Wes 101: Approaching October


Wes 101: Approaching October  

Dear 2023,

-Drop/Add deadline tomorrow

For courses in which students have a choice of grading mode, the final choice must be made by 5:00 p.m. TOMORROW in your class schedule on WesPortal.


I’m available this afternoon from 1:00 to 5:00 but only 4:00-5:00 tomorrow as I’ll be in an all-day training.


First-Year Dinner with President Roth on October 2. Please click here to RSVP:


My apologies for issues related to the first dinner this week; I was out of the office due to illness earlier in the week and completely dropped the ball. For anyone who had planned to attend this week’s dinner, please sign up for next week’s dinner!! We will confirm with all attendees and send reminders.

-As we move into October, this is the time to consider requesting a peer tutor, as midterm season will soon be upon us. You can request a tutor via this link:



-Also, please reach out to our Academic Peer Advisors if you’d like some guidance regarding time management, reading comprehension strategies, preparing for tests, etc. Once again, they are:

Haley Brumberger, 2020
English and Earth and
Environmental Sciences Major

Jack Wang, 2021
Economics Major

Sydney Taylor-Klaus, 2020
Chemistry Major


10 Ways to Improve your Note-Taking in Class


Adequate notes are a necessary adjunct to efficient studying and learning in college. Think over the following suggestions and improve your note taking system where needed:

  1. Listen actively. If possible, think before you write – but don’t get behind.
  2. Be open-minded about points you disagree on. You can think more about your arguments when you review/meet with the instructor.
  3. Raise questions if appropriate.
  4. Do not try to take down everything that the lecturer says. It is impossible and unnecessary because everything is not of equal importance. Spend more time listening and attempt to take down the main points. If you are writing as fast as you can, you cannot be as discriminating a listener.
  5. Listen for cues to important points, transitions from one point to the next, repetition of points for emphasis, changes in voice inflections, enumeration of a series of points, etc.
  6. Try to see the main points and do not get lost in a barrage of minor points that do not seem related to each other. The relationship will present itself if you listen closely for it. Be alert to cues about what the professor thinks is important.
  7. Make your original notes legible enough for your own reading and use abbreviations of your own invention when possible. Although neatness is a virtue in some respect, it does not necessarily increase your learning.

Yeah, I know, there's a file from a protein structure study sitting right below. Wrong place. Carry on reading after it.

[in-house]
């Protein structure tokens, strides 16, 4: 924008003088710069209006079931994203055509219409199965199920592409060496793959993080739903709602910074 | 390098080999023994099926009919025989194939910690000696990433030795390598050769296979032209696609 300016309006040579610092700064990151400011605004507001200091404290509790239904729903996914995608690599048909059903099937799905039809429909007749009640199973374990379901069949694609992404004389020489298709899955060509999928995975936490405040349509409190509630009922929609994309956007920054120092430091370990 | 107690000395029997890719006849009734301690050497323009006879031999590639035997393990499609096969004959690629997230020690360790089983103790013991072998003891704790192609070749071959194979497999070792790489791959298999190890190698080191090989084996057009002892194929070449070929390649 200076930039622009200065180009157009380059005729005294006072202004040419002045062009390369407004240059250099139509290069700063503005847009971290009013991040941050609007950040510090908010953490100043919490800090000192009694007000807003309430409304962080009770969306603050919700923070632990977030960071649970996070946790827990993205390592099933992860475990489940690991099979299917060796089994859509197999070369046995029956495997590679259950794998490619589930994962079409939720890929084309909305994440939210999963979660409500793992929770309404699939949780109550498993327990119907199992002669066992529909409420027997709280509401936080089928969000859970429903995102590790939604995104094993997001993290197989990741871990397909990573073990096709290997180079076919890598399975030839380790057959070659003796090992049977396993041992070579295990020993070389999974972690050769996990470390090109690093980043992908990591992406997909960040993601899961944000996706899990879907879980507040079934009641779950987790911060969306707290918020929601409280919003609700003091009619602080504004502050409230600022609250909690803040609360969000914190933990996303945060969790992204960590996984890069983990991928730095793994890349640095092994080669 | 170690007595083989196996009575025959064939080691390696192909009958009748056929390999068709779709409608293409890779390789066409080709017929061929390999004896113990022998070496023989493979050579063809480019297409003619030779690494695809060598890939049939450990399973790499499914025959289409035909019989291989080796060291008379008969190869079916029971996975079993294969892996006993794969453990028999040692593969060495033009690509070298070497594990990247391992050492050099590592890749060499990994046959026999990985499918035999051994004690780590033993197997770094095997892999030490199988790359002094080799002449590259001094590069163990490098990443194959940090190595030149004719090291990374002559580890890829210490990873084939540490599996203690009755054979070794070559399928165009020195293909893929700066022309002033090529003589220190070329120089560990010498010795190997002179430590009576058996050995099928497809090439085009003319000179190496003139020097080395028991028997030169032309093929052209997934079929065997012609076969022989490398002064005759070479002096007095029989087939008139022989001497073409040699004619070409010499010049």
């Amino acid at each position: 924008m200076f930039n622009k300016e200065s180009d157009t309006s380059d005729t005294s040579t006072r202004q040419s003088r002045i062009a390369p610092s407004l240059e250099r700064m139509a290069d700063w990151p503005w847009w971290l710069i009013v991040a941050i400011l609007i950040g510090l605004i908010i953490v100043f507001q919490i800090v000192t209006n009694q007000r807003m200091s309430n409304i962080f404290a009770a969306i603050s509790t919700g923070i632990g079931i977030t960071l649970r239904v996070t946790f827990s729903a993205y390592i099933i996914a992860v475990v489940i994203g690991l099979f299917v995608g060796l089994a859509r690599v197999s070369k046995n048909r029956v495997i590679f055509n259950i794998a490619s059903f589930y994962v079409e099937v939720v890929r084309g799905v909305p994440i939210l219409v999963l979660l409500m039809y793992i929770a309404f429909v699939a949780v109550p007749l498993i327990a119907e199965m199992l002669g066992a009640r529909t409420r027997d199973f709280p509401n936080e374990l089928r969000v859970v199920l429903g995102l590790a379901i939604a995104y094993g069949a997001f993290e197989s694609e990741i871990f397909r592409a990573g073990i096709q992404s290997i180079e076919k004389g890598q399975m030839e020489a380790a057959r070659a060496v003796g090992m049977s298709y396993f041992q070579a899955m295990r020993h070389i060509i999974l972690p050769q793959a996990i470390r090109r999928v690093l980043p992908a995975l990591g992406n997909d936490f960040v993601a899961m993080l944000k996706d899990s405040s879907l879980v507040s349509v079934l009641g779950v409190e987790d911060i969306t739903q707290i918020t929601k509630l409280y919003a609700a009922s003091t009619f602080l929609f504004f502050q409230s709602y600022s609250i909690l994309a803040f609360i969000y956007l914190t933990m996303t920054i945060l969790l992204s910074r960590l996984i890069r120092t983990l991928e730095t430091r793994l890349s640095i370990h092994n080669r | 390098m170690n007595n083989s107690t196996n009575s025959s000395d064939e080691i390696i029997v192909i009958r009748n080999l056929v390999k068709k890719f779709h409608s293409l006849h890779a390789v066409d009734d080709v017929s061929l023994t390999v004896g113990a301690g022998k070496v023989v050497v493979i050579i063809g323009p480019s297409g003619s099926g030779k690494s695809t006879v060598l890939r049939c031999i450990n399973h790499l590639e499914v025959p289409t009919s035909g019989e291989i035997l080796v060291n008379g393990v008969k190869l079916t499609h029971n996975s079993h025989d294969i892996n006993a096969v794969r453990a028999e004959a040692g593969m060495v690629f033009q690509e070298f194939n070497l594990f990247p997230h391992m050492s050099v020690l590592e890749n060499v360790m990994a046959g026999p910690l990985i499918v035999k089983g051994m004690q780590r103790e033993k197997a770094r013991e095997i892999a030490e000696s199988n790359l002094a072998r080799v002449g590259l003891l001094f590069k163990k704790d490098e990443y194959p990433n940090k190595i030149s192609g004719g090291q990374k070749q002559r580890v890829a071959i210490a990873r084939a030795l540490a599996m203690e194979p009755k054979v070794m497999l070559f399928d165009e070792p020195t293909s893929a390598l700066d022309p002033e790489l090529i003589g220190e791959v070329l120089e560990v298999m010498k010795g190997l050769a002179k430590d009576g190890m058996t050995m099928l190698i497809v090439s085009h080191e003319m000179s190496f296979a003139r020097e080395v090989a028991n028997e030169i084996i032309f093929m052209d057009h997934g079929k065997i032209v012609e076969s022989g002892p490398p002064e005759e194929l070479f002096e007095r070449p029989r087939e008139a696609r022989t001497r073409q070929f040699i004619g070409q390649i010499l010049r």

8. Copy down or photograph everything on the board. Every blackboard scribble might be a clue to an exam item? You may not be able to integrate what is on the board into your lecture notes, but if you copy it, it may serve as a useful clue for you later. If not, what the heck – you haven’t wasted anything. You were in the classroom anyway.
  9. Sit as close to the front of the class as possible – there are fewer distractions and it is easier to hear, see, and attend to important material.
  10. REVIEW YOUR NOTES WITHIN 24 HOURS OF CLASS. This will help you better understand the material, see if you have any questions, and prepare for tests/quizzes/assignments.


Martial Arts Showcase 9/27


-Equity and Inclusion intern position; information available here:https://classof2023.blogs.wesleyan.edu/2019/09/26/equity-inclusion-intern-position/


-Homecoming/Family Weekend positions, which will held from November 1-3; more information is available here:


-On Friday, October 4th from 2-4:30 PM in the Career Center“Careers in Sustainability”

REGISTER and see speaker bios on Handshake: https://wesleyan.joinhandshake.com/events/318507/share_preview

Join us to hear how Wesleyan alumni have used their liberal education to pursue various careers in the sustainability sector. Panelists will describe their unique career trajectories in environmental planning, public policy, program management, communications. A networking mixer with our Wes alumni panelist will follow after the Q&A discussion. Co-organized by Sustainability Office and Gordon Career Center. Food will be provided.


Meet Demetrius Colvin!


As the director of the Resource center, my role is to maintain a centralized location on campus that recognizes and celebrates diverse and underrepresented identities and create meaningful avenues for both privileged and marginalized individuals and groups to learn together about privilege and intersectionality and actively contribute to equity on campus.   Prior to Wesleyan, I worked at Macalester College, where I was the assistant director of the Lealtad-Suzuki Center for Multicultural Life. I also previously worked as the coordinator of the Multicultural Resource Center at Amherst College. I earned my BA in international studies from Case Western and also my M.Ed. in counseling from the University of Maryland College Park.  If you have an idea or need that you think the Resource Center may be able to address, please contact me or one of my staff members!  My email is dcolvin@wesleyan.edu.


That’s it for this week. Once again, I’m available from 1:00 to 5:00 today, but only available tomorrow from 4:00 to 5:00 due to an all-day training.


Dean Wood